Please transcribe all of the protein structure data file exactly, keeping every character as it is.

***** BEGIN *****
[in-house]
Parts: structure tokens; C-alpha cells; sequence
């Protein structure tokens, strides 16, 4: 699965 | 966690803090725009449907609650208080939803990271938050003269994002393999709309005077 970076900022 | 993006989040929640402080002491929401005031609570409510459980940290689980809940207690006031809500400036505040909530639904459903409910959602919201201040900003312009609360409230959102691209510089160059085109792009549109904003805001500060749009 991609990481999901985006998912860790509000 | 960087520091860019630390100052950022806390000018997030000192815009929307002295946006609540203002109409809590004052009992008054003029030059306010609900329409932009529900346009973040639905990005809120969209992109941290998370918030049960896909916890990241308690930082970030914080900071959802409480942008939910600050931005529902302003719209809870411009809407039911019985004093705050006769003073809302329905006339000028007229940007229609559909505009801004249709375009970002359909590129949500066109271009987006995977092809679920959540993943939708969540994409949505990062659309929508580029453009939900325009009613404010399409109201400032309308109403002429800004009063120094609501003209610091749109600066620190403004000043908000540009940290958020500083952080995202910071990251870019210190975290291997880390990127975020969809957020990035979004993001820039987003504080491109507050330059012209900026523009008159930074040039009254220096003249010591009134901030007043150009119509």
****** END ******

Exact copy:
[in-house]
Parts: structure tokens; C-alpha cells; sequence
């Protein structure tokens, strides 16, 4: 699965 | 966690803090725009449907609650208080939803990271938050003269994002393999709309005077 970076900022 | 993006989040929640402080002491929401005031609570409510459980940290689980809940207690006031809500400036505040909530639904459903409910959602919201201040900003312009609360409230959102691209510089160059085109792009549109904003805001500060749009 991609990481999901985006998912860790509000 | 960087520091860019630390100052950022806390000018997030000192815009929307002295946006609540203002109409809590004052009992008054003029030059306010609900329409932009529900346009973040639905990005809120969209992109941290998370918030049960896909916890990241308690930082970030914080900071959802409480942008939910600050931005529902302003719209809870411009809407039911019985004093705050006769003073809302329905006339000028007229940007229609559909505009801004249709375009970002359909590129949500066109271009987006995977092809679920959540993943939708969540994409949505990062659309929508580029453009939900325009009613404010399409109201400032309308109403002429800004009063120094609501003209610091749109600066620190403004000043908000540009940290958020500083952080995202910071990251870019210190975290291997880390990127975020969809957020990035979004993001820039987003504080491109507050330059012209900026523009008159930074040039009254220096003249010591009134901030007043150009119509």